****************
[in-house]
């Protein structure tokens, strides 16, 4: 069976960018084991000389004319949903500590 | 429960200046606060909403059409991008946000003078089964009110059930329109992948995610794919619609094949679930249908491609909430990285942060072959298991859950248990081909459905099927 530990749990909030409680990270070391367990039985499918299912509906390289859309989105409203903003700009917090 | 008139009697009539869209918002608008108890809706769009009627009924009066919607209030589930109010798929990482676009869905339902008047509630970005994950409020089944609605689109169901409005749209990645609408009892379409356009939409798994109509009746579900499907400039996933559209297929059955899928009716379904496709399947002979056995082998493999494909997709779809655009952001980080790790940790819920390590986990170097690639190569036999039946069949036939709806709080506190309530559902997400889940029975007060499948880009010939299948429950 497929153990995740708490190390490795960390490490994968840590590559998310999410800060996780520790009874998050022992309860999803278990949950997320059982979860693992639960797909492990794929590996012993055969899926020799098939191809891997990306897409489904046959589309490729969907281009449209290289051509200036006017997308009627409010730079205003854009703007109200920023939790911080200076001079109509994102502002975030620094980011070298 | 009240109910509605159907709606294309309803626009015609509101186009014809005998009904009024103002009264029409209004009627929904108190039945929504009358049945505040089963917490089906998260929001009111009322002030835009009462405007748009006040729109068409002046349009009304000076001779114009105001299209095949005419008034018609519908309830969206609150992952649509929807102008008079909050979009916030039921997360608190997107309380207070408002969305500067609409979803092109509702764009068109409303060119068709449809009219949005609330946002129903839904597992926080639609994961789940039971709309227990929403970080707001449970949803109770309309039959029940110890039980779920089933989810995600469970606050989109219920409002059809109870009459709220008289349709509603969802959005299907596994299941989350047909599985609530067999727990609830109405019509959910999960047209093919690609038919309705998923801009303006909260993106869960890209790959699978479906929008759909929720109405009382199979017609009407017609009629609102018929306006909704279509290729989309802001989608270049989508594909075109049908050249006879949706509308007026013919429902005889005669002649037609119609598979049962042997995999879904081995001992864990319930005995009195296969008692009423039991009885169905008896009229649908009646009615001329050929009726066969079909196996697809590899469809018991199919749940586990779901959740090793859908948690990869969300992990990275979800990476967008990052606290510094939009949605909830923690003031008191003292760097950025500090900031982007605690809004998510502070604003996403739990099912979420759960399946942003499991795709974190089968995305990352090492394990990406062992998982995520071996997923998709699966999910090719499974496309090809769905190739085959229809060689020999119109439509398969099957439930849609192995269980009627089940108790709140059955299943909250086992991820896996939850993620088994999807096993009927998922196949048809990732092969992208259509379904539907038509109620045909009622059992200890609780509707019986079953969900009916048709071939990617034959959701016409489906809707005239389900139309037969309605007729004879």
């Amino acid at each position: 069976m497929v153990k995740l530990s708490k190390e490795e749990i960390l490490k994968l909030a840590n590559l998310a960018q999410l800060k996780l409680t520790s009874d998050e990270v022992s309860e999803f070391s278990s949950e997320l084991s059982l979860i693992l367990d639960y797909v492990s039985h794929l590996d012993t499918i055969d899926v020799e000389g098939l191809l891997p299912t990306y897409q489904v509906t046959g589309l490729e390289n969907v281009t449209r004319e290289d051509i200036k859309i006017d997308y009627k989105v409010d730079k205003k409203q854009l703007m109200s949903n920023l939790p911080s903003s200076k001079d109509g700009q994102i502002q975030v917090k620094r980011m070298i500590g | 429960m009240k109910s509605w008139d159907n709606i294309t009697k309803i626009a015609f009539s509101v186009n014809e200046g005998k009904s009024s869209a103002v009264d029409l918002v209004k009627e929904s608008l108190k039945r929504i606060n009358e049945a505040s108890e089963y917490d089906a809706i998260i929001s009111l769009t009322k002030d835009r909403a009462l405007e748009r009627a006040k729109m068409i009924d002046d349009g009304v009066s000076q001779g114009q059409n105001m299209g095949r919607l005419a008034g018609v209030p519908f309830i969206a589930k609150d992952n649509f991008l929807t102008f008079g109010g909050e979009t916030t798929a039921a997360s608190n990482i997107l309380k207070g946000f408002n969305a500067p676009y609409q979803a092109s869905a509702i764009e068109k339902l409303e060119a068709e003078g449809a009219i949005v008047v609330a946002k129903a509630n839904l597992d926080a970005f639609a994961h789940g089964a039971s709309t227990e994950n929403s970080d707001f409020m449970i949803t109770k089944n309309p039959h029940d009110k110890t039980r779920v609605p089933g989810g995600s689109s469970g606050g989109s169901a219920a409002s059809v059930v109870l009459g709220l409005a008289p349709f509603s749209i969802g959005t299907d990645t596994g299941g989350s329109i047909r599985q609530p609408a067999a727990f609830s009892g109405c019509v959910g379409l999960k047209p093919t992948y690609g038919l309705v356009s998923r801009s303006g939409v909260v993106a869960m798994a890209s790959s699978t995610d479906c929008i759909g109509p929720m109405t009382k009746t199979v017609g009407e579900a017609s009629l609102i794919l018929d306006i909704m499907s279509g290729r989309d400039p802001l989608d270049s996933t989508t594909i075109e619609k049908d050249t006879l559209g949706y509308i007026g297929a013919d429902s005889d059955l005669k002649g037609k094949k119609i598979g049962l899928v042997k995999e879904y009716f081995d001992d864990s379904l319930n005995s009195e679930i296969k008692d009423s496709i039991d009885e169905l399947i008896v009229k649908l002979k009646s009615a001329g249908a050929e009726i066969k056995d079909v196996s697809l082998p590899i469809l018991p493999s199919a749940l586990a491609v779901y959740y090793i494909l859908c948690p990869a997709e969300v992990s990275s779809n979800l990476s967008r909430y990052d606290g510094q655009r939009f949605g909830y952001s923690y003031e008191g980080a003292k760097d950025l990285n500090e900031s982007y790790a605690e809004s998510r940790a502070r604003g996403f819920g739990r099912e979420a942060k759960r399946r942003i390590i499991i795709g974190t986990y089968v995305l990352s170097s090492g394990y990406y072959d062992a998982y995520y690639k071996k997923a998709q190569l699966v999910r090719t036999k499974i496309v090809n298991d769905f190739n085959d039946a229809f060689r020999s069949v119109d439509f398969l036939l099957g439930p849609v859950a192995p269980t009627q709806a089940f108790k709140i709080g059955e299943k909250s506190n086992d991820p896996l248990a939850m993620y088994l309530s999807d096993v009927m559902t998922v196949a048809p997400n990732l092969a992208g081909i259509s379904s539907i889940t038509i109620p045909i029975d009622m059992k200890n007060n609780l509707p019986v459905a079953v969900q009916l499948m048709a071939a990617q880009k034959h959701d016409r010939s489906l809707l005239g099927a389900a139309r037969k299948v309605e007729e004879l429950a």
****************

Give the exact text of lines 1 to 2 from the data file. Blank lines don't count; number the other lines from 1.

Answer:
[in-house]
């Protein structure tokens, strides 16, 4: 069976960018084991000389004319949903500590 | 429960200046606060909403059409991008946000003078089964009110059930329109992948995610794919619609094949679930249908491609909430990285942060072959298991859950248990081909459905099927 530990749990909030409680990270070391367990039985499918299912509906390289859309989105409203903003700009917090 | 008139009697009539869209918002608008108890809706769009009627009924009066919607209030589930109010798929990482676009869905339902008047509630970005994950409020089944609605689109169901409005749209990645609408009892379409356009939409798994109509009746579900499907400039996933559209297929059955899928009716379904496709399947002979056995082998493999494909997709779809655009952001980080790790940790819920390590986990170097690639190569036999039946069949036939709806709080506190309530559902997400889940029975007060499948880009010939299948429950 497929153990995740708490190390490795960390490490994968840590590559998310999410800060996780520790009874998050022992309860999803278990949950997320059982979860693992639960797909492990794929590996012993055969899926020799098939191809891997990306897409489904046959589309490729969907281009449209290289051509200036006017997308009627409010730079205003854009703007109200920023939790911080200076001079109509994102502002975030620094980011070298 | 009240109910509605159907709606294309309803626009015609509101186009014809005998009904009024103002009264029409209004009627929904108190039945929504009358049945505040089963917490089906998260929001009111009322002030835009009462405007748009006040729109068409002046349009009304000076001779114009105001299209095949005419008034018609519908309830969206609150992952649509929807102008008079909050979009916030039921997360608190997107309380207070408002969305500067609409979803092109509702764009068109409303060119068709449809009219949005609330946002129903839904597992926080639609994961789940039971709309227990929403970080707001449970949803109770309309039959029940110890039980779920089933989810995600469970606050989109219920409002059809109870009459709220008289349709509603969802959005299907596994299941989350047909599985609530067999727990609830109405019509959910999960047209093919690609038919309705998923801009303006909260993106869960890209790959699978479906929008759909929720109405009382199979017609009407017609009629609102018929306006909704279509290729989309802001989608270049989508594909075109049908050249006879949706509308007026013919429902005889005669002649037609119609598979049962042997995999879904081995001992864990319930005995009195296969008692009423039991009885169905008896009229649908009646009615001329050929009726066969079909196996697809590899469809018991199919749940586990779901959740090793859908948690990869969300992990990275979800990476967008990052606290510094939009949605909830923690003031008191003292760097950025500090900031982007605690809004998510502070604003996403739990099912979420759960399946942003499991795709974190089968995305990352090492394990990406062992998982995520071996997923998709699966999910090719499974496309090809769905190739085959229809060689020999119109439509398969099957439930849609192995269980009627089940108790709140059955299943909250086992991820896996939850993620088994999807096993009927998922196949048809990732092969992208259509379904539907038509109620045909009622059992200890609780509707019986079953969900009916048709071939990617034959959701016409489906809707005239389900139309037969309605007729004879």